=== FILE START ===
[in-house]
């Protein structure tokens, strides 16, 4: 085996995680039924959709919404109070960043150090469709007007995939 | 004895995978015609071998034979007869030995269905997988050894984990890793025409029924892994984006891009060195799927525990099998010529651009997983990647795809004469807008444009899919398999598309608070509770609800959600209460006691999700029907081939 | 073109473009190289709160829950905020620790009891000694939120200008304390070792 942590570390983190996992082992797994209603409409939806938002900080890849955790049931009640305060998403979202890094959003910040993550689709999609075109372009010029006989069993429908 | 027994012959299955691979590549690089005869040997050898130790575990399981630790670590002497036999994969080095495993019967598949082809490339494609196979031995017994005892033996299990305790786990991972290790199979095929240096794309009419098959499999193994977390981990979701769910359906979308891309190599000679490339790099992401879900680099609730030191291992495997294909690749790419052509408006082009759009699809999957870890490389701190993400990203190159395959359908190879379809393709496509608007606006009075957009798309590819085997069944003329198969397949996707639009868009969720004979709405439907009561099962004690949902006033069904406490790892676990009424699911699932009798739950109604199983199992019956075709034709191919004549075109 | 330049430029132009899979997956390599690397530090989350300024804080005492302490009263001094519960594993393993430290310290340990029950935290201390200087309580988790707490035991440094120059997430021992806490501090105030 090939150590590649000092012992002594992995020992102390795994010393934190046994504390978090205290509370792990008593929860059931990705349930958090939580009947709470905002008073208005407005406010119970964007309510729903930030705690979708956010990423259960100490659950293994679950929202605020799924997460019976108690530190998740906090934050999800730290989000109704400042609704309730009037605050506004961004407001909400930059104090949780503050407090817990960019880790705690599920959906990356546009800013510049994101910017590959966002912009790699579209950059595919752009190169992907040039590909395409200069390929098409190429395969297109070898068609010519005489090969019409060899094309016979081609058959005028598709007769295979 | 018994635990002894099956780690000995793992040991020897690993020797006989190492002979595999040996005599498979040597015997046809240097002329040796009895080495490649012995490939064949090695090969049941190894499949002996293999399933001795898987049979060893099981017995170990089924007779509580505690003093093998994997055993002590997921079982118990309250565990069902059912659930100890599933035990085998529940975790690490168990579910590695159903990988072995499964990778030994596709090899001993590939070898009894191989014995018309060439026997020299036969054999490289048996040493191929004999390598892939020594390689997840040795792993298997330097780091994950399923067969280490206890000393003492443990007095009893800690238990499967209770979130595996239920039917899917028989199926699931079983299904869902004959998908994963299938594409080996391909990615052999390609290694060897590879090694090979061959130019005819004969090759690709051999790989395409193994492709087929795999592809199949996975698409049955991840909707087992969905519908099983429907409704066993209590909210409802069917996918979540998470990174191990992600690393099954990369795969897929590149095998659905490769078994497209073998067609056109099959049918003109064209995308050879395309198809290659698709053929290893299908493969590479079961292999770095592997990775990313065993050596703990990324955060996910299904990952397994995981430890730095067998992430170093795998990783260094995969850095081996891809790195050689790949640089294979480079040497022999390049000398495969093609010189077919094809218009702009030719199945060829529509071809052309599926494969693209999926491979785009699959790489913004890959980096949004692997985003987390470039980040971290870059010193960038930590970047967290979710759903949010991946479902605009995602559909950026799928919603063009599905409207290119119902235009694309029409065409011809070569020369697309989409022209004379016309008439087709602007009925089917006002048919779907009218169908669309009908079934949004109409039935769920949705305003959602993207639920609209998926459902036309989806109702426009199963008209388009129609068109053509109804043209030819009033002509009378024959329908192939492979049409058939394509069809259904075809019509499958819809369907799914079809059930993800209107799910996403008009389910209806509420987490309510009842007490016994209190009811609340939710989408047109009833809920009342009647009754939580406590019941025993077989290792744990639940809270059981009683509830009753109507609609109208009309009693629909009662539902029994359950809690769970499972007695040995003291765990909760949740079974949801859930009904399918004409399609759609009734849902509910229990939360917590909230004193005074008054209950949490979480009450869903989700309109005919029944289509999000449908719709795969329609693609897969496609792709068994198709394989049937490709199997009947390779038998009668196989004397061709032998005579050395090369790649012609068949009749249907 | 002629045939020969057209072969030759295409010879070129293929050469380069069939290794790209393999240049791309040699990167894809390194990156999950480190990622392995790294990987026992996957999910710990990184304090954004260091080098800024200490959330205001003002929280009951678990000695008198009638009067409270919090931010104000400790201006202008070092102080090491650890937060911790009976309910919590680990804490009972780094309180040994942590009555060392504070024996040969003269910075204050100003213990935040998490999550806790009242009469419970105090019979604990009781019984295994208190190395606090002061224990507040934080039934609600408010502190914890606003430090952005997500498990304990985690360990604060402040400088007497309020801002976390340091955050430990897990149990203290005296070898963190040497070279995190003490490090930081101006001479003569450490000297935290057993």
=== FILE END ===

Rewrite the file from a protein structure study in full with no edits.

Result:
[in-house]
């Protein structure tokens, strides 16, 4: 085996995680039924959709919404109070960043150090469709007007995939 | 004895995978015609071998034979007869030995269905997988050894984990890793025409029924892994984006891009060195799927525990099998010529651009997983990647795809004469807008444009899919398999598309608070509770609800959600209460006691999700029907081939 | 073109473009190289709160829950905020620790009891000694939120200008304390070792 942590570390983190996992082992797994209603409409939806938002900080890849955790049931009640305060998403979202890094959003910040993550689709999609075109372009010029006989069993429908 | 027994012959299955691979590549690089005869040997050898130790575990399981630790670590002497036999994969080095495993019967598949082809490339494609196979031995017994005892033996299990305790786990991972290790199979095929240096794309009419098959499999193994977390981990979701769910359906979308891309190599000679490339790099992401879900680099609730030191291992495997294909690749790419052509408006082009759009699809999957870890490389701190993400990203190159395959359908190879379809393709496509608007606006009075957009798309590819085997069944003329198969397949996707639009868009969720004979709405439907009561099962004690949902006033069904406490790892676990009424699911699932009798739950109604199983199992019956075709034709191919004549075109 | 330049430029132009899979997956390599690397530090989350300024804080005492302490009263001094519960594993393993430290310290340990029950935290201390200087309580988790707490035991440094120059997430021992806490501090105030 090939150590590649000092012992002594992995020992102390795994010393934190046994504390978090205290509370792990008593929860059931990705349930958090939580009947709470905002008073208005407005406010119970964007309510729903930030705690979708956010990423259960100490659950293994679950929202605020799924997460019976108690530190998740906090934050999800730290989000109704400042609704309730009037605050506004961004407001909400930059104090949780503050407090817990960019880790705690599920959906990356546009800013510049994101910017590959966002912009790699579209950059595919752009190169992907040039590909395409200069390929098409190429395969297109070898068609010519005489090969019409060899094309016979081609058959005028598709007769295979 | 018994635990002894099956780690000995793992040991020897690993020797006989190492002979595999040996005599498979040597015997046809240097002329040796009895080495490649012995490939064949090695090969049941190894499949002996293999399933001795898987049979060893099981017995170990089924007779509580505690003093093998994997055993002590997921079982118990309250565990069902059912659930100890599933035990085998529940975790690490168990579910590695159903990988072995499964990778030994596709090899001993590939070898009894191989014995018309060439026997020299036969054999490289048996040493191929004999390598892939020594390689997840040795792993298997330097780091994950399923067969280490206890000393003492443990007095009893800690238990499967209770979130595996239920039917899917028989199926699931079983299904869902004959998908994963299938594409080996391909990615052999390609290694060897590879090694090979061959130019005819004969090759690709051999790989395409193994492709087929795999592809199949996975698409049955991840909707087992969905519908099983429907409704066993209590909210409802069917996918979540998470990174191990992600690393099954990369795969897929590149095998659905490769078994497209073998067609056109099959049918003109064209995308050879395309198809290659698709053929290893299908493969590479079961292999770095592997990775990313065993050596703990990324955060996910299904990952397994995981430890730095067998992430170093795998990783260094995969850095081996891809790195050689790949640089294979480079040497022999390049000398495969093609010189077919094809218009702009030719199945060829529509071809052309599926494969693209999926491979785009699959790489913004890959980096949004692997985003987390470039980040971290870059010193960038930590970047967290979710759903949010991946479902605009995602559909950026799928919603063009599905409207290119119902235009694309029409065409011809070569020369697309989409022209004379016309008439087709602007009925089917006002048919779907009218169908669309009908079934949004109409039935769920949705305003959602993207639920609209998926459902036309989806109702426009199963008209388009129609068109053509109804043209030819009033002509009378024959329908192939492979049409058939394509069809259904075809019509499958819809369907799914079809059930993800209107799910996403008009389910209806509420987490309510009842007490016994209190009811609340939710989408047109009833809920009342009647009754939580406590019941025993077989290792744990639940809270059981009683509830009753109507609609109208009309009693629909009662539902029994359950809690769970499972007695040995003291765990909760949740079974949801859930009904399918004409399609759609009734849902509910229990939360917590909230004193005074008054209950949490979480009450869903989700309109005919029944289509999000449908719709795969329609693609897969496609792709068994198709394989049937490709199997009947390779038998009668196989004397061709032998005579050395090369790649012609068949009749249907 | 002629045939020969057209072969030759295409010879070129293929050469380069069939290794790209393999240049791309040699990167894809390194990156999950480190990622392995790294990987026992996957999910710990990184304090954004260091080098800024200490959330205001003002929280009951678990000695008198009638009067409270919090931010104000400790201006202008070092102080090491650890937060911790009976309910919590680990804490009972780094309180040994942590009555060392504070024996040969003269910075204050100003213990935040998490999550806790009242009469419970105090019979604990009781019984295994208190190395606090002061224990507040934080039934609600408010502190914890606003430090952005997500498990304990985690360990604060402040400088007497309020801002976390340091955050430990897990149990203290005296070898963190040497070279995190003490490090930081101006001479003569450490000297935290057993």